Efficiency: 4. V-fate.
Maybe it’s my fault. I did love to push that gas pedal at every stop light. But in this day and age, the 15 MPG I averaged for the week wasn’t doing the fate of the V-8 any favors. Gas prices being what they are, it’s something to consider.
Turbocharged 6-cylinder engines may perform just as well as this V-8, but none sound nearly as intoxicating.
Features and Comfort: 8. It’s special inside.
Step inside, and you’re greeted by a driver’s seat with single piece seat-backs, quilted Merino leather, and Alcantara. Settling in is easy, and the side bolsters offer excellent support. I always prefer longer seat bottom cushions to help support my 6’1 frame, but smaller drivers should find the seats perfect.
There’s a Meridian Sound System and an infotainment screen with a really nice graphics interface. If you’re coming from the business of iDrive, this is a breath of fresh air. The sunroof is gigantic and tinted in such a way that doesn’t let a lot of heat in.
A mix of Alcantara and leather lives throughout the cabin, particularly on the dashboard and doors. The console shifter is shaped like the throttle on a jet fighter, and paddles are integrated into the nicely-shaped steering wheel.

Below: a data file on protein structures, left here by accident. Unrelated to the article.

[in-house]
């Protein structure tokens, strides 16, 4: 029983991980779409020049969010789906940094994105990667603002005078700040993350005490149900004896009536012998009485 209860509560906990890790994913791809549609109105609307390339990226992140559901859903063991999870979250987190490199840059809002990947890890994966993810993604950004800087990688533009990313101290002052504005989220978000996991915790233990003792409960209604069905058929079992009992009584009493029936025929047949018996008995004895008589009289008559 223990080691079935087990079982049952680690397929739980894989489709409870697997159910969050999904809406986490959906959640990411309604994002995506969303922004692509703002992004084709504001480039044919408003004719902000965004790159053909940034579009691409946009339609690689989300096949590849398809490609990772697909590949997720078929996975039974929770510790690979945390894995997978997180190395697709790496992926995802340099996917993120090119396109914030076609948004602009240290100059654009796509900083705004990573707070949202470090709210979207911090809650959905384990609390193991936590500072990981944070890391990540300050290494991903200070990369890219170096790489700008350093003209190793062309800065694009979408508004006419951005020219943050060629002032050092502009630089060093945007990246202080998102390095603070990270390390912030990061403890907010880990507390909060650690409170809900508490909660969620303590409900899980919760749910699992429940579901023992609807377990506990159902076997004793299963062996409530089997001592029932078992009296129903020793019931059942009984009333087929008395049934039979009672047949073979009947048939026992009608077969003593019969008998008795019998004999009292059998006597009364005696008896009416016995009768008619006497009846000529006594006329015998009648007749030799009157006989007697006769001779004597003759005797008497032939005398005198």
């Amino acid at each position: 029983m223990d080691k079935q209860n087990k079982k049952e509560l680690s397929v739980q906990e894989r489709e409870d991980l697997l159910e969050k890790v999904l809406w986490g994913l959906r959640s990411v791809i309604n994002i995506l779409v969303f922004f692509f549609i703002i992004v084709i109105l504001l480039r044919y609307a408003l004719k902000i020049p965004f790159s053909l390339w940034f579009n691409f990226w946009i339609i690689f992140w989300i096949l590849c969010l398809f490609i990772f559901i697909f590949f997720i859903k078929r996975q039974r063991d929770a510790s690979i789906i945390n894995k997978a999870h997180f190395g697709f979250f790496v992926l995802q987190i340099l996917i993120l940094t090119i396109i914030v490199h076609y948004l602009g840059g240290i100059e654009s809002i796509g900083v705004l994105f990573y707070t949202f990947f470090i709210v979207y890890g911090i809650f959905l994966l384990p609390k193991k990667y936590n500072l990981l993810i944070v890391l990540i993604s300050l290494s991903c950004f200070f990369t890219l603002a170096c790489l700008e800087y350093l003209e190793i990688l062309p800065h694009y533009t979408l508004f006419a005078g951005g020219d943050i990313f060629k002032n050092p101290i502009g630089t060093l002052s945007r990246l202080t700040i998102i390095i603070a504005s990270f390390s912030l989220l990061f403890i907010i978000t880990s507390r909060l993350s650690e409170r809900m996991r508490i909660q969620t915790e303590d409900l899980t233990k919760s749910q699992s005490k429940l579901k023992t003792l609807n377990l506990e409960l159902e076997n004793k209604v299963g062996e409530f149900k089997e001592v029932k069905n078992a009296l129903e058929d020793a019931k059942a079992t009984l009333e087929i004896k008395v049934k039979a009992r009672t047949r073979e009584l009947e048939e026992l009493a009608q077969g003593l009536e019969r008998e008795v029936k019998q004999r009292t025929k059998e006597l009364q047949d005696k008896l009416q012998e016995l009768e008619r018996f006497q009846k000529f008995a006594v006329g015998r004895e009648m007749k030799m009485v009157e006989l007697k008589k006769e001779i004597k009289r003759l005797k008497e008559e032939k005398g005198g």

Disappointments? Not many. I prefer floor-mounted gas pedals that are bigger in size for easier throttle manipulation, but this might not affect you. I’d go with an interior color that doesn’t resemble Darth Vader’s bedroom. Some of the buttons are in odd places (the radio in particular – why can’t we just have a dial next to the screen?) Speaking of screens, it should be mounted higher in the dash so you don’t need to look down.
Performance SUVs should be tuned like the F-PACE SVR.
Are you taking your F-PACE SVR to the track? Probably not. And that makes me wonder why I need the super stiff suspensions and go-cart like steering response that might be in a typical high-performance SUV.
What I do want in my performance SUV is theater, and fun, along with performance I can access safely on the street. That’s easy to do in the SVR; just stab the gas.